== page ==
The final leg of our journey, which also marks the end of this series, took us through the lonely state of Wyoming. Towns are few and far between. It’s a very rural place. Antelope outnumber the people. The main purpose of the small communities situated along Interstate 80 seems to be serving highway travelers.
Wyoming is beautiful, especially the northwest corner. We didn’t travel to the northwest corner, but even the empty southern side of the state has some sites worth seeing. There are mountain passes and grasslands and rivers. Spotted here and there are patches of unique natural artistry. We passed through much of it without stopping.
Because the journey itself can be more important than where the road leads, the destination isn’t as critical as the decision to go. On this road trip I saw and experienced many great places, met some wonderful people, and, of course, captured many memorable photographs. I hope to do this again real soon.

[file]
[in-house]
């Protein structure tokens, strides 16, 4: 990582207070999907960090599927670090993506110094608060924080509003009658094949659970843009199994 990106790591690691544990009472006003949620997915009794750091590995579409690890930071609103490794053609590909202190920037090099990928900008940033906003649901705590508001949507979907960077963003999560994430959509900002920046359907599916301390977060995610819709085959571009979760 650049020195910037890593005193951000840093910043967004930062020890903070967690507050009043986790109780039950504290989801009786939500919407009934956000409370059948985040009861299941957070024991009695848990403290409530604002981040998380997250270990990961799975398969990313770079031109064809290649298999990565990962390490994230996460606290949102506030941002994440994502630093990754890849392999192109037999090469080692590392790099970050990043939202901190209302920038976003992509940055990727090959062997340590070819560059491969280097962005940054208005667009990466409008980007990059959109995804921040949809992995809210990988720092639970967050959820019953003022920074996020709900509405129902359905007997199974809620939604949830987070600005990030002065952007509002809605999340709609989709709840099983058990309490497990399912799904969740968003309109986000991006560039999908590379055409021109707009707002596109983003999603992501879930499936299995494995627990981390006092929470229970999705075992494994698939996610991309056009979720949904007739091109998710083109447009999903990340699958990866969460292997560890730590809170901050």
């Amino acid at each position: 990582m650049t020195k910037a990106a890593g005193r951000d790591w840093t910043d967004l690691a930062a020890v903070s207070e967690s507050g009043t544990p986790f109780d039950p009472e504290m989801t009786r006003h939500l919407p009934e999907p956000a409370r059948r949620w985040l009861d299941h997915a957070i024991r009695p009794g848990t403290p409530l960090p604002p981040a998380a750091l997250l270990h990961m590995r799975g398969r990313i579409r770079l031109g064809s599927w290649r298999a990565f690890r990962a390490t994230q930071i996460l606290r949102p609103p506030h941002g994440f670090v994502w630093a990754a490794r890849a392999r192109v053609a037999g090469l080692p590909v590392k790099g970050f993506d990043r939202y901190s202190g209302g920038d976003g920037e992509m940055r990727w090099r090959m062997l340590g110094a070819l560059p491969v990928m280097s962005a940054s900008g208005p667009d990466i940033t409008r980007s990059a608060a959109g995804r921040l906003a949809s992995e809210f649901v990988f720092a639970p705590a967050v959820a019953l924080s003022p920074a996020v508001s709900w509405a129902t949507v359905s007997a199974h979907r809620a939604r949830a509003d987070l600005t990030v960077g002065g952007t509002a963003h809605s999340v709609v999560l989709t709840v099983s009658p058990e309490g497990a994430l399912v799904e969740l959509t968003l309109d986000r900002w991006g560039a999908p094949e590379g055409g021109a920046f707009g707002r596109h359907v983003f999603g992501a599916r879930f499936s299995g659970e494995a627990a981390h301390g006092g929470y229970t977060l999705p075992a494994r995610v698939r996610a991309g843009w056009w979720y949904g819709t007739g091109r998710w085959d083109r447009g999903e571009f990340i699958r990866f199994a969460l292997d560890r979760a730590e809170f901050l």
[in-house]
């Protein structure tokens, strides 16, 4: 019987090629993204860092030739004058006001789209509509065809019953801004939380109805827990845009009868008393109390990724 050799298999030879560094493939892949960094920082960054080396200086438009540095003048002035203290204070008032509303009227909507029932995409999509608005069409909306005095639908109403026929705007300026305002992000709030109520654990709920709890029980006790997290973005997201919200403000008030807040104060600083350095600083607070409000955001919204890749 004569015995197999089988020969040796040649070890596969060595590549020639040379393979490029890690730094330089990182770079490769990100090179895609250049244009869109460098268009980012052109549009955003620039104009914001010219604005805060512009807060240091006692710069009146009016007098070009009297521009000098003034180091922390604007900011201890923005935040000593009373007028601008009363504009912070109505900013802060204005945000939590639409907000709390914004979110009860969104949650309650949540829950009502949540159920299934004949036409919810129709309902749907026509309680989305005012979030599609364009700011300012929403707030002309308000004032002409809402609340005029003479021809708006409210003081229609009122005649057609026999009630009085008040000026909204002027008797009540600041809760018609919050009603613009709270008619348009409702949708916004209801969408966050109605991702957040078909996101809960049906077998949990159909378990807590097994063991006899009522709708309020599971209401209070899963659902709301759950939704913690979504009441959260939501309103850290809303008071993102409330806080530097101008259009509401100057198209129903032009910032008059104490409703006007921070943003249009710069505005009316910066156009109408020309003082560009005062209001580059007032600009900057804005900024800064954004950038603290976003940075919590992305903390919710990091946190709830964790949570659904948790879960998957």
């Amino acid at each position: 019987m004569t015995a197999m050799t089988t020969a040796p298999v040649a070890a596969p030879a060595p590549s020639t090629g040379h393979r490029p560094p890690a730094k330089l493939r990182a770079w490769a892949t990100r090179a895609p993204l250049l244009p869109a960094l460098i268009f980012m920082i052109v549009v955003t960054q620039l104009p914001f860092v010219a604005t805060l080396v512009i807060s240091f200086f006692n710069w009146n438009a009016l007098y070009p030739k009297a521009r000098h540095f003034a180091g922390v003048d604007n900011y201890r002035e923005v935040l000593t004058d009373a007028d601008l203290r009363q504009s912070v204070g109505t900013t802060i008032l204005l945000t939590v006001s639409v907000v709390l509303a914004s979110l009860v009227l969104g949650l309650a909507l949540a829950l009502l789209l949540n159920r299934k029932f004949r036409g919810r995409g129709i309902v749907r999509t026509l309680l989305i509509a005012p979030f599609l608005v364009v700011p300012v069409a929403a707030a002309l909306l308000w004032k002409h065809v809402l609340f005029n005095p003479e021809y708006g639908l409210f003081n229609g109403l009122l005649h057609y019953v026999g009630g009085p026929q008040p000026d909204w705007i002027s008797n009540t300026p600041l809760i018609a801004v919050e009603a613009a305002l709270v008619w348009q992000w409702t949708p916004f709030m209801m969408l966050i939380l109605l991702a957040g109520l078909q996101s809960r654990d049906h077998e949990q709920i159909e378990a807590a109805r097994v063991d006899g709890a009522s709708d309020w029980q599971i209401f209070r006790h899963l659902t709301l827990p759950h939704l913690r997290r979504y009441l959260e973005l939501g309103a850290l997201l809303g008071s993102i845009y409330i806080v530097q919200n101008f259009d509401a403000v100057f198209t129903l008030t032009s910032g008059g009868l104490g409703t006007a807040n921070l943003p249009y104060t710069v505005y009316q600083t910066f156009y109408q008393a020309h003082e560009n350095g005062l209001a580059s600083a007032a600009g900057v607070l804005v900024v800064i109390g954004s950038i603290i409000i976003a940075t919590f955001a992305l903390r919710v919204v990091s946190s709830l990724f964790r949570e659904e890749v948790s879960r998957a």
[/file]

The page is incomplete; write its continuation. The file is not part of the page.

Pawhuska is a rural town in northeastern Oklahoma that once boomed. The 1920’s were especially roaring, but the 1930’s included an oil bust, the Great Depression and the Dust Bowl, scars of which are clearly evident to this day. The Boy Scouts of America began in Pawhuska over 100 years ago. The town is also home to Drummond Ranch, which is one of the largest ranches in the country. Ree Drummond has a popular television cooking show and has authored a number of books. She also has a store and restaurant in town, and that’s why my wife and I were there.
The town is quite small, but photographic opportunities were numerous. In fact, I made more exposures in Pawhuska than any other place we visited on our road trip. There’s a lot of history, character and hospitality packed into the little town in the middle of nowhere. Pawhuska proved to be a great experience! I felt as though I left many potential pictures unphotographed, so perhaps another visit will be in store in the future.